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Messages - HolmesBoy

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Law School Applications / Re: Chances?
« on: September 03, 2012, 10:27:48 PM »

What's "1L Class?" Is it a pass/fail seminar, or does it require a lot of time and work?

If your weekends are relatively free, your schedule sounds entirely doable. If you're taking three substantive classes, you'll probably be able to do most of your prep work (reading, case briefing, outlining, and legal writing assignments) on the weekends. To make effective use of your commute, you may want to consider listening to audio lectures to prep for class (e.g., Sum & Substance, Law School Legends). Generally, you can get audio lectures for free through your school library, or through the interlibrary loan system.

If you can, try to read some books about law school before school starts, and perhaps watch movies like Paper Chase to get a feel for what law school is like. If you're aware of effective study techniques before school starts, you'll be ahead of the game.


Probably because Cooley is the rare TTT that recognizes from the start that it's extremely unlikely for their graduates to get jobs at real firms, and thus will be proportionately more likely to hang a shingle out of desperation.

(For the record, Cooley grads have a greater chance at unemployment than they do of scoring work as a lawyer._

It's not that bad...  ;)

I hear this a lot from students of other law schools. Is Cooley the only one that teaches law office managment and accounting for lawyers along with pretrail skills, trial skills andthe  basic ability to survive?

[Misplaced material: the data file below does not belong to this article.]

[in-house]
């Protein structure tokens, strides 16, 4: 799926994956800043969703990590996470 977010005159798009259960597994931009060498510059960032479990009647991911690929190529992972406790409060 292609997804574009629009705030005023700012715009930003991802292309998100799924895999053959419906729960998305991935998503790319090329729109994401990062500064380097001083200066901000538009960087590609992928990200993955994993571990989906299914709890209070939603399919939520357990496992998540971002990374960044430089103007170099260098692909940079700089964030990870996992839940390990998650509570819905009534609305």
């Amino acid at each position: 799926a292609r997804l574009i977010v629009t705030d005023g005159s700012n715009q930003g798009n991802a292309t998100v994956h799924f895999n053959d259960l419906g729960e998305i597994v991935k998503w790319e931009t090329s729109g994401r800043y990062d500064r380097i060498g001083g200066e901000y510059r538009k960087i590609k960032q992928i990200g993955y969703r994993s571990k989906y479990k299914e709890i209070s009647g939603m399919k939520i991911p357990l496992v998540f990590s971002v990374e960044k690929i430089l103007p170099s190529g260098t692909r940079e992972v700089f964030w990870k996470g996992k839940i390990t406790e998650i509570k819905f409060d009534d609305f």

Students can learn many of these skills through clinics, which I believe are offered at every ABA approved school in the country. Also, CUNY was the first school to establish a solo incubator for recent graduates. The school provides valuable resources for graduates to start solo firms. Many schools have now established solo incubators (e.g., UMKC School of Law, University of Maryland, Pace, Thomas Jefferson, Cleveland State).

Law School Applications / Re: CHANCE ME
« on: August 24, 2012, 08:43:35 PM »
GPA- 3.81

Applying to the top 14 schools. Which will I get into

I'd recommend the LSAC GPA/LSAT predictor:

General Off-Topic Board / Re: The Sunk Cost Fallacy: Help me!
« on: August 23, 2012, 08:52:30 PM »
What type of PhD are you interested in?

Non-Traditional Students / Re: LLB as a 'leg-up' for JD application?
« on: August 23, 2012, 10:57:06 AM »
I'd devote significant time to studying for the LSAT. Often, work and life experience and a great LSAT score can mitigate the effects of a poor UGPA. There are several online LSAT courses available (e.g., Testmasters, Kaplan, Princeton Review, Powerscore, Blue Print, Velocity). Also, the Powerscore bibles are considered a great resource for studying.

Good luck with whatever you decide!

New Hampshire has a 400-member House of Representatives!?!?!?


Find out what happens when people stop being polite and start getting real.

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